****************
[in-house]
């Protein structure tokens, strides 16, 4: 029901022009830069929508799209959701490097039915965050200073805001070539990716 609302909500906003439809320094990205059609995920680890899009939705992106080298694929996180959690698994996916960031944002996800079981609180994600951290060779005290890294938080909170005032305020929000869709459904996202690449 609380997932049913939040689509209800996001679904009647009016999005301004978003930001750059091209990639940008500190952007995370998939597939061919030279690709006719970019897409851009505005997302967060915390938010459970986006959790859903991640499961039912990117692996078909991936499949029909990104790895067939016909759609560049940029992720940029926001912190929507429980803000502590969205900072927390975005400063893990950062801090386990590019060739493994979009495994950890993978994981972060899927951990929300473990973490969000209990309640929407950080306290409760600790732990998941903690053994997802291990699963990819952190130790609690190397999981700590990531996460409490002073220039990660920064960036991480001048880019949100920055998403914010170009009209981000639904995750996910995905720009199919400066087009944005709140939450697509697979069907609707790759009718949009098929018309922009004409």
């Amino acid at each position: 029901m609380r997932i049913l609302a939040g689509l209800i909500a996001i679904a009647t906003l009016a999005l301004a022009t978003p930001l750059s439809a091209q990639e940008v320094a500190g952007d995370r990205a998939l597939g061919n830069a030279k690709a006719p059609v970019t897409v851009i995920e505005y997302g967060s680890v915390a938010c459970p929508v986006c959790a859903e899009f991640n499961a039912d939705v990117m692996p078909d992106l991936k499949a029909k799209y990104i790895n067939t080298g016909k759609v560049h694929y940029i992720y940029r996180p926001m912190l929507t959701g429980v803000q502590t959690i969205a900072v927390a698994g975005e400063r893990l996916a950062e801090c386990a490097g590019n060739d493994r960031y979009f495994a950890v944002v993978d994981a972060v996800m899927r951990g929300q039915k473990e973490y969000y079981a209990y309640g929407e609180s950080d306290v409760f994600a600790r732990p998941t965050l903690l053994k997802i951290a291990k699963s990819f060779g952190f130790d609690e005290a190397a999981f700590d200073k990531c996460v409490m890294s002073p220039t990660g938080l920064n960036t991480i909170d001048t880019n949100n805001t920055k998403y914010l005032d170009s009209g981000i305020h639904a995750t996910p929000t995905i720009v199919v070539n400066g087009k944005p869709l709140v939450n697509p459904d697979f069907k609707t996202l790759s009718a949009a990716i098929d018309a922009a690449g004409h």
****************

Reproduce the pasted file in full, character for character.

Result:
[in-house]
């Protein structure tokens, strides 16, 4: 029901022009830069929508799209959701490097039915965050200073805001070539990716 609302909500906003439809320094990205059609995920680890899009939705992106080298694929996180959690698994996916960031944002996800079981609180994600951290060779005290890294938080909170005032305020929000869709459904996202690449 609380997932049913939040689509209800996001679904009647009016999005301004978003930001750059091209990639940008500190952007995370998939597939061919030279690709006719970019897409851009505005997302967060915390938010459970986006959790859903991640499961039912990117692996078909991936499949029909990104790895067939016909759609560049940029992720940029926001912190929507429980803000502590969205900072927390975005400063893990950062801090386990590019060739493994979009495994950890993978994981972060899927951990929300473990973490969000209990309640929407950080306290409760600790732990998941903690053994997802291990699963990819952190130790609690190397999981700590990531996460409490002073220039990660920064960036991480001048880019949100920055998403914010170009009209981000639904995750996910995905720009199919400066087009944005709140939450697509697979069907609707790759009718949009098929018309922009004409």
């Amino acid at each position: 029901m609380r997932i049913l609302a939040g689509l209800i909500a996001i679904a009647t906003l009016a999005l301004a022009t978003p930001l750059s439809a091209q990639e940008v320094a500190g952007d995370r990205a998939l597939g061919n830069a030279k690709a006719p059609v970019t897409v851009i995920e505005y997302g967060s680890v915390a938010c459970p929508v986006c959790a859903e899009f991640n499961a039912d939705v990117m692996p078909d992106l991936k499949a029909k799209y990104i790895n067939t080298g016909k759609v560049h694929y940029i992720y940029r996180p926001m912190l929507t959701g429980v803000q502590t959690i969205a900072v927390a698994g975005e400063r893990l996916a950062e801090c386990a490097g590019n060739d493994r960031y979009f495994a950890v944002v993978d994981a972060v996800m899927r951990g929300q039915k473990e973490y969000y079981a209990y309640g929407e609180s950080d306290v409760f994600a600790r732990p998941t965050l903690l053994k997802i951290a291990k699963s990819f060779g952190f130790d609690e005290a190397a999981f700590d200073k990531c996460v409490m890294s002073p220039t990660g938080l920064n960036t991480i909170d001048t880019n949100n805001t920055k998403y914010l005032d170009s009209g981000i305020h639904a995750t996910p929000t995905i720009v199919v070539n400066g087009k944005p869709l709140v939450n697509p459904d697979f069907k609707t996202l790759s009718a949009a990716i098929d018309a922009a690449g004409h």